BF: Speaking of Garth’s book, do you see that as the same character as the one you’re writing?  Is there a line of continuity demarcation there somewhere?

MF: No, I think we’ve done our best to keep them separate.  Garth’s book is supposed to be taking place in the “real world” while ours is in the Marvel U., but I won’t be directly referencing anything that he’s done.

I think they are both really consistent with who the character is.  It’s hard enough trying to work through Civil War, let alone reconciling the 4+ years of what Garth has been doing and making it work in this book.

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BF: What about Garth’s origin tale of Born? In a way that can be read that Frank seems to make a deal with a demon, as if he’s so driven to punish people that he needs this.

MF: It’s funny that you say it that way.  I bet if you gave that book to anyone in the mental health profession they would clearly see that as the disassociative personality of a serial killer.  Comic book people see that and see a deal with a demon.

I guess one man’s schizophrenic is the next man’s superhero.

But Born is a MAX book, and in the MAX books Frank Castle is a 60 year-old man.

BF: Speaking of making things work, because of the unique position that the Vietnam War still has within American history, a number of writers have made use of Frank being a veteran of that war.  Do you have any intention of bringing that to the forefront or addressing his military history at all?

MF: Time and history is a tricky, fluid thing in the Marvel Universe—like, you don't want to get too pinned down in the Real World or things get stale and dated very quickly, to say nothing of VERRRRY OLD and just... improbable and impossible.  Or more impossible, I should say, and any time you sweat that stuff instead of just losing yourself in the story, somebody's dropped a ball somewhere.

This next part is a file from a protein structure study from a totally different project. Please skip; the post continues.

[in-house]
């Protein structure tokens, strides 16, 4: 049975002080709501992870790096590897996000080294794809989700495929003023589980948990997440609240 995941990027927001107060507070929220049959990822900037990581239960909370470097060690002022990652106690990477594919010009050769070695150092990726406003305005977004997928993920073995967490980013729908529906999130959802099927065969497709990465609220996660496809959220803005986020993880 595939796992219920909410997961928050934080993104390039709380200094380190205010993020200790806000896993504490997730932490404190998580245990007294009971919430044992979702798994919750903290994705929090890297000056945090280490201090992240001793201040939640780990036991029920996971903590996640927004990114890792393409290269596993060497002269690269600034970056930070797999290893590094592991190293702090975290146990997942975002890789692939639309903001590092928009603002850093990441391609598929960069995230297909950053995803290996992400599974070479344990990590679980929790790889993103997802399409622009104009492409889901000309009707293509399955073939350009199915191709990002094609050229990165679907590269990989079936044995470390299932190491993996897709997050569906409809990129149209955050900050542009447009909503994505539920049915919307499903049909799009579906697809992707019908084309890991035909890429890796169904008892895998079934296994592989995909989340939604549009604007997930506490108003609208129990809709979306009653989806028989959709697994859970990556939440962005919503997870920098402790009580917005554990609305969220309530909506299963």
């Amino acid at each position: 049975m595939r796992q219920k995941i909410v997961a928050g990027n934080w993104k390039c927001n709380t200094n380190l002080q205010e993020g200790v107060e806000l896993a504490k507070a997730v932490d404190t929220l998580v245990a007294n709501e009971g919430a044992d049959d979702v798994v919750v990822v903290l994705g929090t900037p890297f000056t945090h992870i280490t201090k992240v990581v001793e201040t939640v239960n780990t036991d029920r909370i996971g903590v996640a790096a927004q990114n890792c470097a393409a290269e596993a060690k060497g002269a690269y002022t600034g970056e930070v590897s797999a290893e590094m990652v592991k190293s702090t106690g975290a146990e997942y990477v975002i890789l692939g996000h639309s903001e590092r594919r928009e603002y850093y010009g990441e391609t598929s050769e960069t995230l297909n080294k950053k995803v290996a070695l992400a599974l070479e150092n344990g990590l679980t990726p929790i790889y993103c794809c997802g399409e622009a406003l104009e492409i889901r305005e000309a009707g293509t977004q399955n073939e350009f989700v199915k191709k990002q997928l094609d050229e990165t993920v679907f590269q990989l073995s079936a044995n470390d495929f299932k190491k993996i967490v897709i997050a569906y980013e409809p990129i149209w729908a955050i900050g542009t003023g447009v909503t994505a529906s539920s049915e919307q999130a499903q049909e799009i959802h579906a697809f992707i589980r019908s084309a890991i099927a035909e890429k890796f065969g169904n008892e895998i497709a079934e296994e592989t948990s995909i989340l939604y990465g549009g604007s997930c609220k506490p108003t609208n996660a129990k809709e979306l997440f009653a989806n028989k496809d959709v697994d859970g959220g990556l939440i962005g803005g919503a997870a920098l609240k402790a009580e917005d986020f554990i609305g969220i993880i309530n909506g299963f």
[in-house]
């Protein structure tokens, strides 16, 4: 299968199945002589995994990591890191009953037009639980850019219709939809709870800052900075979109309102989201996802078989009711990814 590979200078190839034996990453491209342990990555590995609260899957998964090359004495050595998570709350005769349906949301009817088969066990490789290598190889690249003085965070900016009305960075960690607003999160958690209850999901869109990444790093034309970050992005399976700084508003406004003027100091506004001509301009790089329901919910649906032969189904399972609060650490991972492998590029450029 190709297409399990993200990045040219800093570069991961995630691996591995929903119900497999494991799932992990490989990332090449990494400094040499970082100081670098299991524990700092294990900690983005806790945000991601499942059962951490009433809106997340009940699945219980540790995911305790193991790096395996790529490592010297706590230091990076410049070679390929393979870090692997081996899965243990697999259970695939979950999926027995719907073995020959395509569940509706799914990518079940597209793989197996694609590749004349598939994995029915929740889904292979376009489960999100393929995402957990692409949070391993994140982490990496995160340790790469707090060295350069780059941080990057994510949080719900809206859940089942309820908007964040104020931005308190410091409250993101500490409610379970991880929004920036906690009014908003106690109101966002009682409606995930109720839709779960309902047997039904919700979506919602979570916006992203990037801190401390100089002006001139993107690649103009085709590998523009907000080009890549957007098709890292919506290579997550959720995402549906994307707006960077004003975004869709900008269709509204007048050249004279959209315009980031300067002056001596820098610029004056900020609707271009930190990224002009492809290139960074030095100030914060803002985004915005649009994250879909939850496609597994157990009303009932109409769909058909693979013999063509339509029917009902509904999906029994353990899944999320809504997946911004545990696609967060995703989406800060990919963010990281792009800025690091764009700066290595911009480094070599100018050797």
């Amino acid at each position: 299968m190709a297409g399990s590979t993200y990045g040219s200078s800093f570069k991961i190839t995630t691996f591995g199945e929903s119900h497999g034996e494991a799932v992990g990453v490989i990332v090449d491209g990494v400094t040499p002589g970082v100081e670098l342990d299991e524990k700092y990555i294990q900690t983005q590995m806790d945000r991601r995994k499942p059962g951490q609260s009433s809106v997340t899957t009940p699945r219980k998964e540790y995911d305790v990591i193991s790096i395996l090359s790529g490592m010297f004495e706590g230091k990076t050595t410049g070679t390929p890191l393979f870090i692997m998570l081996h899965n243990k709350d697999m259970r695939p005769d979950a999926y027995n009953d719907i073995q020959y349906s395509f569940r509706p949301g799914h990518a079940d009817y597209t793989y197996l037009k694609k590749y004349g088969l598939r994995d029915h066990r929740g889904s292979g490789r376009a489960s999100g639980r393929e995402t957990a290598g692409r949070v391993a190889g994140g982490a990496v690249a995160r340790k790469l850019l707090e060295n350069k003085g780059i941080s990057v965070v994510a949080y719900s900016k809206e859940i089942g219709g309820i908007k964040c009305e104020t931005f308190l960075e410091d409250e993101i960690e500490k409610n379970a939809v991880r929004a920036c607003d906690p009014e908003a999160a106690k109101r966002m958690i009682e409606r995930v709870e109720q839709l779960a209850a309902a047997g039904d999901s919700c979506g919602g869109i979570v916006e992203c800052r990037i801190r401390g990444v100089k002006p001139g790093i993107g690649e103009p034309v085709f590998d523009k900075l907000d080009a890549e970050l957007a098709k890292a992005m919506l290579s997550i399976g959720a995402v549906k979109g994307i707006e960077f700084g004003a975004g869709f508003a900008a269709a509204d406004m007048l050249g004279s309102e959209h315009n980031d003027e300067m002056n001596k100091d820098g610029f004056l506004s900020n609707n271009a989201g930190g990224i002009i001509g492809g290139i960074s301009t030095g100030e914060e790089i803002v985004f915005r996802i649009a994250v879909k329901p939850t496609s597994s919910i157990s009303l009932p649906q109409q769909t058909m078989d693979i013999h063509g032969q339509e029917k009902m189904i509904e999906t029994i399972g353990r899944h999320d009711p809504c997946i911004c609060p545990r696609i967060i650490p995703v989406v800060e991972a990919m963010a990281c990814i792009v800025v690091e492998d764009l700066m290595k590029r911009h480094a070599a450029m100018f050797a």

So, the specifics may be kept vague, Frank Castle is at his very core a military man and it's an impossibly huge part of his character.  That he finds himself drawn into a Civil War between superheroes is key—he's a soldier, and he's found himself surrounded by a certain kind of war far different than he's used to fighting.  There's a lot of conflict there and we explore it quite a lot in our third issue, specifically, to the point of even seeing a young Frank Castle in basic training...

BF: For War Journal you’ll be working with Ariel Olivetti.  I saw that Marvel had recently released a bit more of his artwork and I can say it does look fantastic.

MF: Yeah, Ariel and Dean White (our colorist) have made a great art team.

BF: Visually, this is a bit different from the look that you’ve got with David Aja on Iron Fist.

MF: Ariel has a much broader, more caricature style.  It reminds me a little bit of some of Simon Bisley’s work.  So it is a different color palette, but he’s a very different artist.

BF: Do you find yourself writing more towards his strengths as you get further along on the book?

MF: Absolutely.  I am custom-tailoring this one to Ariel’s strengths.  I’m trying to anyway.

BF: How much back and forth goes on between yourself and Ariel on the book?

MF: Not much actually.  We really hit into a groove once we met for the first time in San Diego and have been having a real blast with this book.  I think I remember having maybe 2 notes for him so far.  We’ve just really clicked in this partnership.

BF: On a personal note, Punisher: War Journal and The Immortal Iron Fist will be your first at Marvel.  How was the process of going from creator-owned to the “big time” (in the comics world)?

MF: Well, I knew the job was dangerous when I took it.  It’s been a lot of fun though.  It’s been this weird learning experience.  A 22-page Marvel comic is a lot different from a 16 page Cassanova comic.  But it’s been really gratifying and creatively stimulating and satisfying—just a weird crazy adventure that I am enjoying.

BF: Any instance where you’ve been told you can’t do something with a character?

MF: Of course, there’s been a ton of stuff I’ve been told I can’t do.  But it isn’t as if I’m being censored.  It’s more because someone else has plans for them.  I know that all the toys are in the sandbox, I just don’t know who’s playing with what. 

I’ve come up with some really berserk ideas and Axel Alonso would always simply talk me through it.

Check back later this week for the continuation of our interview with Matt Fraction, as we drop the guns and clench our fists… in the meantime, be sure to pick up your copy of Punisher War Journal #1 tomorrow.